The warm, humming bricks that convert AC from the wall to the DC used by electronics are finally drawing some much deserved attention — from datacenter engineers hoping to save money by wasting less energy. The waste must often be paid for twice: first to power equipment, then to run the air conditioner to remove the heat produced. One solution is to create a central power supply that distributes pure DC current to rack-mounted computers. But will cutting out converters catch on, or is the buzz surrounding DC to the datacenter destined to fizzle?
Researchers at the Department of Energy's Lawrence Berkeley National Laboratory have built a prototype rack filled with computers that run directly off 380-volt DC. Bill Tschudi, principal investigator at the lab, says that the system uses 15 percent less power than do servers equipped with today's most efficient power supplies — and that there can be even greater savings when replacing the older models still in use in most enterprises. If the server room requires cooling, as it does everywhere except in northern regions in the winter, the savings can double, because the air-conditioning bill also can be cut by 15 percent.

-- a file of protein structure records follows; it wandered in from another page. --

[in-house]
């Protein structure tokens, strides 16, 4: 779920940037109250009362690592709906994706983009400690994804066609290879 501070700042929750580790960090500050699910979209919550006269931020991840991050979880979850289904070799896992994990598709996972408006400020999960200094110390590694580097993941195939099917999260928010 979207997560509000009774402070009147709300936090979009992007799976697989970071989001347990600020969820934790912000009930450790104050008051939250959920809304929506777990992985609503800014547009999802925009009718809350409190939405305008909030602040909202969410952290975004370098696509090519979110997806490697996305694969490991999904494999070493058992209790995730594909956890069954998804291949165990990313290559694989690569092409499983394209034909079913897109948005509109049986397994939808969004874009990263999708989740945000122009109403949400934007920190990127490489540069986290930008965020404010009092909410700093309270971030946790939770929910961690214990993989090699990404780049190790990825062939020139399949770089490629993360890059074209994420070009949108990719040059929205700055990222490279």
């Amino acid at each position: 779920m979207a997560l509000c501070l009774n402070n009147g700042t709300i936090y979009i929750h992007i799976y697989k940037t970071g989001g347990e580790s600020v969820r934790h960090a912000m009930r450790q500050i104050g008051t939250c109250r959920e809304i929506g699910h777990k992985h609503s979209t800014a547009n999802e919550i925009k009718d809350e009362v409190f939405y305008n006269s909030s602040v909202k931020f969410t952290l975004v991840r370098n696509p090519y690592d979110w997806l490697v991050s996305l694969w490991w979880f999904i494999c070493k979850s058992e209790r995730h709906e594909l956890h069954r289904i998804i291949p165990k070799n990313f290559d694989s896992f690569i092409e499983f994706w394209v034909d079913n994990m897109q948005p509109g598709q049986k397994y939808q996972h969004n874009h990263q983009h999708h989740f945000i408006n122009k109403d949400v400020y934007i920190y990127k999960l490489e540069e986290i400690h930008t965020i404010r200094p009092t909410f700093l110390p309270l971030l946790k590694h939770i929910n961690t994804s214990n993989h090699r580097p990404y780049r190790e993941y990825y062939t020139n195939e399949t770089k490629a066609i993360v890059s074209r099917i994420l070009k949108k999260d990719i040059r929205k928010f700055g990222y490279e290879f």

Others are working on bringing additional DC savings to the enterprise. Nextek Power, for instance, is building a system that integrates the traditional power grid, rooftop solar panels, and computer hardware using DC power. Choosing this standard avoids the inefficiencies of converting the DC produced by the panels to AC, then back to DC when it reaches the computers.
"It's a big opportunity, because we've shown that there's big energy savings," Tschudi says of the prospects of DC. "And it's also got more reliability because there are fewer points of failure."
Cost savings? Reliability? The prospects for DC to the datacenter are looking up.
-- Peter Wayner
What do you think of DC Power's prospects for the enterprise?
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